This post came to mind as I listened to the current episode of the Rebound podcast this morning. The fellas spent the first thirty minutes discussing a variety of bugs and problems that they've been having with their Macs recently. It's something I've often thought of when Mac users critique the iPad but I've never written it down.
They don't just discuss their recent problems but ruminate a bit about the bugginess of macOS in general contrasting OS X with the Classic Mac OS pre 2000s. The specifically call out the fact that they're advanced users and the occasional difficulty of troubleshooting and the process of fixing problems that arise not from user errors but bugs. They discuss rooting around various directories normally invisible to users for cache files, etc.
I started using a Mac in 1993 with System 7.6 on a Color Classic. Though it could be buggy and often required restarts, Mac OS was a pleasure to use. I remember excitedly installing the OS X public beta and though it had its bugs and was not as snappy as Mac OS I loved it from the start. It got better. It was rock solid in terms of system uptime. A huge improvement. And it didn't take long to see the snappiness return.
22 years later users will still encounter bugs because computers are computers. Every year we get a new version of the OS, and in between, updates are released all the time to fix bugs, introduce features, and optimize. It never ends. And the OS of today is far more capable and complex than those of 22 years ago.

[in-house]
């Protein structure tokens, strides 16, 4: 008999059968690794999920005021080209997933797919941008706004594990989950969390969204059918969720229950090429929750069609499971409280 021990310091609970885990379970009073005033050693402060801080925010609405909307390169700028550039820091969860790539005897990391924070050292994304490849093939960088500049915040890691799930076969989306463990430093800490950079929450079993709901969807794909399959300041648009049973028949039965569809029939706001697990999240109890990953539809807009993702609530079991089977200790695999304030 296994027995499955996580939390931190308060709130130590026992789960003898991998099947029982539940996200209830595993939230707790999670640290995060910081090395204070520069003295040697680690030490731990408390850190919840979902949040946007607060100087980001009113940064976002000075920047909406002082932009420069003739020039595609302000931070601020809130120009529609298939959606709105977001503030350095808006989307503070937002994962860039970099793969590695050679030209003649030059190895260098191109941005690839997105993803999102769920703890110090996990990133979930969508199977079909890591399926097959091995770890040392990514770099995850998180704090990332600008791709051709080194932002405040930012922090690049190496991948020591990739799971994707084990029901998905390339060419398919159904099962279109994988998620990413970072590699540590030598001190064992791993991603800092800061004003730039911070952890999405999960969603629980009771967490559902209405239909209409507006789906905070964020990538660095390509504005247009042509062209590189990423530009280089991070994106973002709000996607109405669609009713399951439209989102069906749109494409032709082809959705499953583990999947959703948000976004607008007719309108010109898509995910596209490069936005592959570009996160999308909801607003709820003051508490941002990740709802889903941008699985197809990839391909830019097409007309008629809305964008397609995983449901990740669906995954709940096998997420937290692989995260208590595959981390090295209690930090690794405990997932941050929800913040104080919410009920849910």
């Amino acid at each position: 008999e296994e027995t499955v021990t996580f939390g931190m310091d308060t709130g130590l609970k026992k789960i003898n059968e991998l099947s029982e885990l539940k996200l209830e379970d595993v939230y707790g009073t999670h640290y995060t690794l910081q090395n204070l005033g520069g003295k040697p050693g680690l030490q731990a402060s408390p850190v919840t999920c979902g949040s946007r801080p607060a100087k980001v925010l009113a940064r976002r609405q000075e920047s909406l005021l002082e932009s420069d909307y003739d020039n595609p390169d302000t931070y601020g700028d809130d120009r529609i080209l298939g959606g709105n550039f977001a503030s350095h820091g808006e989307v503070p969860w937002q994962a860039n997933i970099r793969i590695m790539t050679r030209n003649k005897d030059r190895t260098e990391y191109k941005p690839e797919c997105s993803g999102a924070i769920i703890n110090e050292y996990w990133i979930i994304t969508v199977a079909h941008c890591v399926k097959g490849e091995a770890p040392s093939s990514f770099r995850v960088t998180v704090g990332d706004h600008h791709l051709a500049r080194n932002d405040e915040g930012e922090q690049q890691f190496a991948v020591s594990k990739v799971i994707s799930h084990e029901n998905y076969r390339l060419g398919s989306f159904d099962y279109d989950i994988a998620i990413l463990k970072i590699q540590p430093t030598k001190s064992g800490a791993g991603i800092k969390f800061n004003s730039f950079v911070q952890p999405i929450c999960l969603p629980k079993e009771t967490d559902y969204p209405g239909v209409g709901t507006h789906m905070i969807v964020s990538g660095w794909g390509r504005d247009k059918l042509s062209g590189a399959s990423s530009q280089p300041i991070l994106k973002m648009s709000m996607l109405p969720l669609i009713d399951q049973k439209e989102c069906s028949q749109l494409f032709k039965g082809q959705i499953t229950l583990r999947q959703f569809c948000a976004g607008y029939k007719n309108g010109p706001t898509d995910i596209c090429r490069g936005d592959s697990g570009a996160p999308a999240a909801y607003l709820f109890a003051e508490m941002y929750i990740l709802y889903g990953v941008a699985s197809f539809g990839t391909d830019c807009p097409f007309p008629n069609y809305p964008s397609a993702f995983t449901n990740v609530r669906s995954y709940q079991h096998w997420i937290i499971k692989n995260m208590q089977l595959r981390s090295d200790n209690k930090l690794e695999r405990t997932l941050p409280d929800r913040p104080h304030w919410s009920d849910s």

This brings me to iOS and iPadOS. Bugs? Yes. They are computers after all. But generally speaking, the experience of using an iPhone or iPad is far easier and safer than a Mac.
And while “power users” and pundits that prefer the Mac continue to deride iPadOS and the iPad as a “baby computer” it’s also true that iPad users do not have to waste hours upon hours digging through User>Library>Caches or User>Library>Application Support or some other directory to track down and delete files hoping to fix the problem.
My elderly parents have been using iPads for 13 years with none of the problems that come with the Mac. Same for aunts and uncles. My granny, in the last 10 years of her life was able to use her iPad to stay connected to family and reconnect with old friends thanks to the iPad. On a daily basis she emailed, checked Facebook and used Apple Messages to check in with everyone. She was able to create and manage a photo library and download games. The iPad was her first computer and she did it all with practically zero need for support.
And at the opposite age spectrum the iPad is often the first computer for many kids. The point is that the iPad is a generally safe and stable computer that requires near-zero maintenance.
And, I will add here that through slow and careful iteration, Apple has gradually built a far more capable iPadOS. The iPad Pro running iPadOS 17 is far closer to the Mac experience than any iPad before it. With a far more robust Files app, windowing, external display support and cursor, I have no problem with more complex workflows. More powerful but without the need for troubleshooting problems found on a Mac.